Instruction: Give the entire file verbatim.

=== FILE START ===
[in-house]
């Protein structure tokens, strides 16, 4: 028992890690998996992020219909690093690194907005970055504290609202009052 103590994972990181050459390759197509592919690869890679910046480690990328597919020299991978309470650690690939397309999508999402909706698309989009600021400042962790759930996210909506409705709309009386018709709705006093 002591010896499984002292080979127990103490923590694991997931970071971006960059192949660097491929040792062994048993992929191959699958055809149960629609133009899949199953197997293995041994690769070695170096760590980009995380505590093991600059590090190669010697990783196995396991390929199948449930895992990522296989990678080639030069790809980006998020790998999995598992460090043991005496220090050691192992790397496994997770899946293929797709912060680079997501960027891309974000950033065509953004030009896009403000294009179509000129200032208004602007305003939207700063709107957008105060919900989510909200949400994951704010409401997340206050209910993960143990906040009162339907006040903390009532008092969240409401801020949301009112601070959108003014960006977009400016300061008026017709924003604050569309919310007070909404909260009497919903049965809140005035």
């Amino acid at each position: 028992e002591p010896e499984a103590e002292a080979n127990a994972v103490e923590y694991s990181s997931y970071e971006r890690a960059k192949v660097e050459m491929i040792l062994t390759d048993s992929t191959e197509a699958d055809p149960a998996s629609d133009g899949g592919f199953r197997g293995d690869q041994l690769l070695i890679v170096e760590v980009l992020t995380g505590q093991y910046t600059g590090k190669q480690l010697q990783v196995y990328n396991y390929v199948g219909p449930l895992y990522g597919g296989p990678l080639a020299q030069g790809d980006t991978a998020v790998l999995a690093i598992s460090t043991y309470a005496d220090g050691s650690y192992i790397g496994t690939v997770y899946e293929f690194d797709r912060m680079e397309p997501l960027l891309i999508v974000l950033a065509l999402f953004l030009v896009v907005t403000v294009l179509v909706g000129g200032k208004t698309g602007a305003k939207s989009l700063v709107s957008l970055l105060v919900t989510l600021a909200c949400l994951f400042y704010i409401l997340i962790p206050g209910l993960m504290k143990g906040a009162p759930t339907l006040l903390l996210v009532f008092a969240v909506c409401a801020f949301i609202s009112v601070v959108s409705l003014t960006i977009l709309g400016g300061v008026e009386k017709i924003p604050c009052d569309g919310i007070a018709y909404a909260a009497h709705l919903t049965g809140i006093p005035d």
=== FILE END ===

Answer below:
[in-house]
């Protein structure tokens, strides 16, 4: 028992890690998996992020219909690093690194907005970055504290609202009052 103590994972990181050459390759197509592919690869890679910046480690990328597919020299991978309470650690690939397309999508999402909706698309989009600021400042962790759930996210909506409705709309009386018709709705006093 002591010896499984002292080979127990103490923590694991997931970071971006960059192949660097491929040792062994048993992929191959699958055809149960629609133009899949199953197997293995041994690769070695170096760590980009995380505590093991600059590090190669010697990783196995396991390929199948449930895992990522296989990678080639030069790809980006998020790998999995598992460090043991005496220090050691192992790397496994997770899946293929797709912060680079997501960027891309974000950033065509953004030009896009403000294009179509000129200032208004602007305003939207700063709107957008105060919900989510909200949400994951704010409401997340206050209910993960143990906040009162339907006040903390009532008092969240409401801020949301009112601070959108003014960006977009400016300061008026017709924003604050569309919310007070909404909260009497919903049965809140005035």
């Amino acid at each position: 028992e002591p010896e499984a103590e002292a080979n127990a994972v103490e923590y694991s990181s997931y970071e971006r890690a960059k192949v660097e050459m491929i040792l062994t390759d048993s992929t191959e197509a699958d055809p149960a998996s629609d133009g899949g592919f199953r197997g293995d690869q041994l690769l070695i890679v170096e760590v980009l992020t995380g505590q093991y910046t600059g590090k190669q480690l010697q990783v196995y990328n396991y390929v199948g219909p449930l895992y990522g597919g296989p990678l080639a020299q030069g790809d980006t991978a998020v790998l999995a690093i598992s460090t043991y309470a005496d220090g050691s650690y192992i790397g496994t690939v997770y899946e293929f690194d797709r912060m680079e397309p997501l960027l891309i999508v974000l950033a065509l999402f953004l030009v896009v907005t403000v294009l179509v909706g000129g200032k208004t698309g602007a305003k939207s989009l700063v709107s957008l970055l105060v919900t989510l600021a909200c949400l994951f400042y704010i409401l997340i962790p206050g209910l993960m504290k143990g906040a009162p759930t339907l006040l903390l996210v009532f008092a969240v909506c409401a801020f949301i609202s009112v601070v959108s409705l003014t960006i977009l709309g400016g300061v008026e009386k017709i924003p604050c009052d569309g919310i007070a018709y909404a909260a009497h709705l919903t049965g809140i006093p005035d």